With large format beers* becoming rapidly more available, it can be just as fun to bring a great ale or lager to a holiday party as it is wine. Beer, with its diverse ingredients, flavors and styles, is easy to pair with almost any dish. Headed to a cocktail party? Look for styles that are either approachable, or bold and flavorful and lend best to slow sipping. For dinner parties, look to pair beers with the meal in a supplementary way (a chocolate stout with a flourless chocolate cake), or in a complimentary way (a chocolate stout with a raspberry tart and ice cream). No matter the occasion, here are a few big bottles that are sure to make the holidays a bit more festive.

Firestone Double Jack The look of this beer is clear gold. A white head opens up the smell of peaches, spring flowers and honey. The higher alcohol of this double IPA lightens the mouth feel of the rich, almost English malt backbone that tries to fight off the huge hoppiness of this West Coast-style ale.

Substitute this bottle for a pre-meal cocktail.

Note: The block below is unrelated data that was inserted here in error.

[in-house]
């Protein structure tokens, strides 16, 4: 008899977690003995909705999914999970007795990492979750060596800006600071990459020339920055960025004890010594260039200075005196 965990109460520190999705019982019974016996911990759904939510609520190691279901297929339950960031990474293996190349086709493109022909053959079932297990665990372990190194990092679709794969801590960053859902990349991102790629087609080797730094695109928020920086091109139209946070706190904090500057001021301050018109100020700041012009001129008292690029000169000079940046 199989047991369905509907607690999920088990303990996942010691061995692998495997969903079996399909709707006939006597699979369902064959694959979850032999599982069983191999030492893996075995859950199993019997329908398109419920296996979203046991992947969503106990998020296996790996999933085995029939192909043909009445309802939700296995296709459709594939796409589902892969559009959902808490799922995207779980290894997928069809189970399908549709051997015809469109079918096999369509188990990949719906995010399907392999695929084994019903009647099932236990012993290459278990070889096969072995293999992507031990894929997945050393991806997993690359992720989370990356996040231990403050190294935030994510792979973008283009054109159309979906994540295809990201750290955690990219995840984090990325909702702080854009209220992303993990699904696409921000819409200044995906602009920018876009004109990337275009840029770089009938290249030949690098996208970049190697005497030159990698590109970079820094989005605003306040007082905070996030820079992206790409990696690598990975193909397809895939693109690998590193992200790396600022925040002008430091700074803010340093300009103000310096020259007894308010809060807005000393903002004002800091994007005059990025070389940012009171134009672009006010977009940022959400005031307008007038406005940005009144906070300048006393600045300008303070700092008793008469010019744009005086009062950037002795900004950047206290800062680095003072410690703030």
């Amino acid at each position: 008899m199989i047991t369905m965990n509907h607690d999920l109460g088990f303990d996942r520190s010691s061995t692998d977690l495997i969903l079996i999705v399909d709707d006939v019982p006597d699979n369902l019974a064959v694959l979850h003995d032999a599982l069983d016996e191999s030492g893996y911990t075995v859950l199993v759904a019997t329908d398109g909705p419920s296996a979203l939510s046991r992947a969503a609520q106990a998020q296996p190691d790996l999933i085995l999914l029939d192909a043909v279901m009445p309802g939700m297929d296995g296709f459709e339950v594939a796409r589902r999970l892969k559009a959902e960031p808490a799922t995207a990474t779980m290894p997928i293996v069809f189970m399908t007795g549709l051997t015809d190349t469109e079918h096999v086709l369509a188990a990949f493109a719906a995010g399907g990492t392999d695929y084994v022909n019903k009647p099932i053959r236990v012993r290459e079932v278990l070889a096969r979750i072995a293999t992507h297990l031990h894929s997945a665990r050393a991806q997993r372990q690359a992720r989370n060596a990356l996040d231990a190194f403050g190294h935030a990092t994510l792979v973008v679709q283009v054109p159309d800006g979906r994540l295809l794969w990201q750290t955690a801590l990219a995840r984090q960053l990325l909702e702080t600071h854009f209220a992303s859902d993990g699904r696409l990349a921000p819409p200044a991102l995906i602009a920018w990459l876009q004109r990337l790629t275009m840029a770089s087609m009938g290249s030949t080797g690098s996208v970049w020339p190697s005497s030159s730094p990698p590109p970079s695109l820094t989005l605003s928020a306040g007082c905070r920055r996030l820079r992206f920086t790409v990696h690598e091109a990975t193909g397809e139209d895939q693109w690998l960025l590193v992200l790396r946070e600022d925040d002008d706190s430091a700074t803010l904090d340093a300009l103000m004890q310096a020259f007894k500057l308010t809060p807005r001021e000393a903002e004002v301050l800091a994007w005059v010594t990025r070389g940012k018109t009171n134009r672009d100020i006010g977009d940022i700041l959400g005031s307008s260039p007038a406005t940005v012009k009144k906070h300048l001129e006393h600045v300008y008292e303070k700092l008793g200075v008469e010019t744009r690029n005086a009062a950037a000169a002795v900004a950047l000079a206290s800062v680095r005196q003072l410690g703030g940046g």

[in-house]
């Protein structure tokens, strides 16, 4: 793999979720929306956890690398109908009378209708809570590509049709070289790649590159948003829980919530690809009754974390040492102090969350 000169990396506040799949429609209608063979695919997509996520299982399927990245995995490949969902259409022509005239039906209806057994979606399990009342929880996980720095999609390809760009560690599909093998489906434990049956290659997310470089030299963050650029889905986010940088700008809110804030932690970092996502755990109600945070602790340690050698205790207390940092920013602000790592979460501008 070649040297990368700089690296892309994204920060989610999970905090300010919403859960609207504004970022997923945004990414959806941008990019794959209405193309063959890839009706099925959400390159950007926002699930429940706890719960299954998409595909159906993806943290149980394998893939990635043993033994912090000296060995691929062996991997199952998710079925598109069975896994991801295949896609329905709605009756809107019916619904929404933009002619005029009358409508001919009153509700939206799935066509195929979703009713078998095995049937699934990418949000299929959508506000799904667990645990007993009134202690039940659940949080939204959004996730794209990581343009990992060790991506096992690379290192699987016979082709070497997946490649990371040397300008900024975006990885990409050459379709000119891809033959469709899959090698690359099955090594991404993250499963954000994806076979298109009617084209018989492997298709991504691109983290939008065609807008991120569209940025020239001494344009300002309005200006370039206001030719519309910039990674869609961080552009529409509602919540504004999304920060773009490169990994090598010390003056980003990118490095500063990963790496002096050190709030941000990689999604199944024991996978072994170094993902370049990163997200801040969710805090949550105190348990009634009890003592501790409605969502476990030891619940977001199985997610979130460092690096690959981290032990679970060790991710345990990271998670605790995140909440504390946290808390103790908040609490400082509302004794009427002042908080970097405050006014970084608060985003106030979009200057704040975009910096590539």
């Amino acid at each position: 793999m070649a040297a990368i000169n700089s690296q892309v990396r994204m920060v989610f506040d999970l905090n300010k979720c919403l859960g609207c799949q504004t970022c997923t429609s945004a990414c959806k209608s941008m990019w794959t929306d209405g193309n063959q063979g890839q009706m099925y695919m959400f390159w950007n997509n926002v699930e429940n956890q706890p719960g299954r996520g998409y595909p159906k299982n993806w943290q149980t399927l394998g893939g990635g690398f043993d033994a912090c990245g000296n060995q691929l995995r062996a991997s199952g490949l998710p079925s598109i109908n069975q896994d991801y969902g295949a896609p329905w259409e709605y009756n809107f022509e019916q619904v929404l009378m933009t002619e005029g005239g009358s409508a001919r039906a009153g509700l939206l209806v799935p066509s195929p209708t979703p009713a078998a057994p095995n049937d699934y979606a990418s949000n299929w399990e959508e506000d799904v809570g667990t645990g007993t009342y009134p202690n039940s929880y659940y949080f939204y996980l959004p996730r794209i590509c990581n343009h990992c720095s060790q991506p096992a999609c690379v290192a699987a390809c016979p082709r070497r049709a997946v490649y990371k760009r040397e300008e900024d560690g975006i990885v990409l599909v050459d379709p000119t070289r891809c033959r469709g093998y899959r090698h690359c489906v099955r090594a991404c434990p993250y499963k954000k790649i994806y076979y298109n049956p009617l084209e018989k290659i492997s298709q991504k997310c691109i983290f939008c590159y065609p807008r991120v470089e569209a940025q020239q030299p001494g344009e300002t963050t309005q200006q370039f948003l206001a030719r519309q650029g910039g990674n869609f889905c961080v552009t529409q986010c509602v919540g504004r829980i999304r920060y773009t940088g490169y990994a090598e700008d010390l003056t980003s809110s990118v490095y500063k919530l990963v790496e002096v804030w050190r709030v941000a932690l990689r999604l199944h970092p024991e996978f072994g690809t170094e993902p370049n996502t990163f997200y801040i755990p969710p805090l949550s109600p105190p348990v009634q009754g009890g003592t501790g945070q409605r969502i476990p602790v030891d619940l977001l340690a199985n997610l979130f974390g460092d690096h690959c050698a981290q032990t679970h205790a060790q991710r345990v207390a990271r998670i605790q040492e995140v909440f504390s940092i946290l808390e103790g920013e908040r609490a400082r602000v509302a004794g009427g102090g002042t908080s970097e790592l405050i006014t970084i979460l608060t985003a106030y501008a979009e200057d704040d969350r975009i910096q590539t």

Brasserie Dupont Bière de Miel A beautiful Belgian ale, this honey beer has a cloudy, marigold color and a foam cap. Barnyard funk backed by a wild orange blossom honey note and a delicate pear undertone, this ale is soft, lively, inviting and unique. The honey adds depth and complexity.

Substitute this bottle for an oaked Chardonnay.

Unibroue Maudite Pale whisky in color, the eggshell head makes for a pretty beer. Lime, dried tropical fruits and fresh strawberry jam make for one great aroma. A balanced, medium body of light toffee and graham crackers is finished by a medicinal hoppiness and Belgian acidity.

Substitute this bottle for a pinot noir or Burgundy.

Stone Imperial Russian Stout Intimidating, big and bold in the glass, the mahogany head is rare for these big stouts. Mocha fudge brownies, morning coffee, oatmeal and black licorice hit your nose before the roasted espresso, black cherries and cocoa nibs wake up your tongue. The alcohol is present, but in the right amount. This is one of the best, non-barrel-aged stouts available.

Substitute this for an after-dinner whiskey. 

* Large format beers include any sold in a 22-ounce or larger bottle. While often referred to as bombers, a bomber is actually a U.S.-style that is 22 ounces. Most European and some American breweries are using Champagne- or Belgian-style bottles that tip the scale at 750 mL, or 25.4 ounces.